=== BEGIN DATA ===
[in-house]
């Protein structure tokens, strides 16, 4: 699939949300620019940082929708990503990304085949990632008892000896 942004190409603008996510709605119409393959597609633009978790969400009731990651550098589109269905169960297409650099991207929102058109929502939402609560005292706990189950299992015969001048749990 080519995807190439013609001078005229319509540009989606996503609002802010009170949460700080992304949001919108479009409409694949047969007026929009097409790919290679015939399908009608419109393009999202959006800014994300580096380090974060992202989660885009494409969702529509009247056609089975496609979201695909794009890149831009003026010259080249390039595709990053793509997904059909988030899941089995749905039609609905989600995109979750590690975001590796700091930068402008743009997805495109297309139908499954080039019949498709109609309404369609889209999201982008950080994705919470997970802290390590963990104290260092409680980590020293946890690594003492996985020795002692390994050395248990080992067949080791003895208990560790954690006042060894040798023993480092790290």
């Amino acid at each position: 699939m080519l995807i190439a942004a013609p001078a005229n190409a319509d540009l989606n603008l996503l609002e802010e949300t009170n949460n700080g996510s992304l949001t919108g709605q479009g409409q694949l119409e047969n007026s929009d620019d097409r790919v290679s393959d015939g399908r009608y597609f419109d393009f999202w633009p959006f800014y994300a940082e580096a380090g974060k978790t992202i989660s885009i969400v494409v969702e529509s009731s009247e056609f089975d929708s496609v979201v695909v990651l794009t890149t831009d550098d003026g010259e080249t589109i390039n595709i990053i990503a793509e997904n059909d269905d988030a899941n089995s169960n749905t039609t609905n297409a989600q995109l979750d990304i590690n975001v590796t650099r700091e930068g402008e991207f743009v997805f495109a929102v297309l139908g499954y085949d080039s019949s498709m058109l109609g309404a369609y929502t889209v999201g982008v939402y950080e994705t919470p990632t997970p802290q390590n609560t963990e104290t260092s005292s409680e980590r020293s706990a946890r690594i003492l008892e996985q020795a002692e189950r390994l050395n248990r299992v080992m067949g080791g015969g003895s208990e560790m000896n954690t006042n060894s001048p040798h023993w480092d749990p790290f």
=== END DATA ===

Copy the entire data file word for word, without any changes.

[in-house]
């Protein structure tokens, strides 16, 4: 699939949300620019940082929708990503990304085949990632008892000896 942004190409603008996510709605119409393959597609633009978790969400009731990651550098589109269905169960297409650099991207929102058109929502939402609560005292706990189950299992015969001048749990 080519995807190439013609001078005229319509540009989606996503609002802010009170949460700080992304949001919108479009409409694949047969007026929009097409790919290679015939399908009608419109393009999202959006800014994300580096380090974060992202989660885009494409969702529509009247056609089975496609979201695909794009890149831009003026010259080249390039595709990053793509997904059909988030899941089995749905039609609905989600995109979750590690975001590796700091930068402008743009997805495109297309139908499954080039019949498709109609309404369609889209999201982008950080994705919470997970802290390590963990104290260092409680980590020293946890690594003492996985020795002692390994050395248990080992067949080791003895208990560790954690006042060894040798023993480092790290």
């Amino acid at each position: 699939m080519l995807i190439a942004a013609p001078a005229n190409a319509d540009l989606n603008l996503l609002e802010e949300t009170n949460n700080g996510s992304l949001t919108g709605q479009g409409q694949l119409e047969n007026s929009d620019d097409r790919v290679s393959d015939g399908r009608y597609f419109d393009f999202w633009p959006f800014y994300a940082e580096a380090g974060k978790t992202i989660s885009i969400v494409v969702e529509s009731s009247e056609f089975d929708s496609v979201v695909v990651l794009t890149t831009d550098d003026g010259e080249t589109i390039n595709i990053i990503a793509e997904n059909d269905d988030a899941n089995s169960n749905t039609t609905n297409a989600q995109l979750d990304i590690n975001v590796t650099r700091e930068g402008e991207f743009v997805f495109a929102v297309l139908g499954y085949d080039s019949s498709m058109l109609g309404a369609y929502t889209v999201g982008v939402y950080e994705t919470p990632t997970p802290q390590n609560t963990e104290t260092s005292s409680e980590r020293s706990a946890r690594i003492l008892e996985q020795a002692e189950r390994l050395n248990r299992v080992m067949g080791g015969g003895s208990e560790m000896n954690t006042n060894s001048p040798h023993w480092d749990p790290f």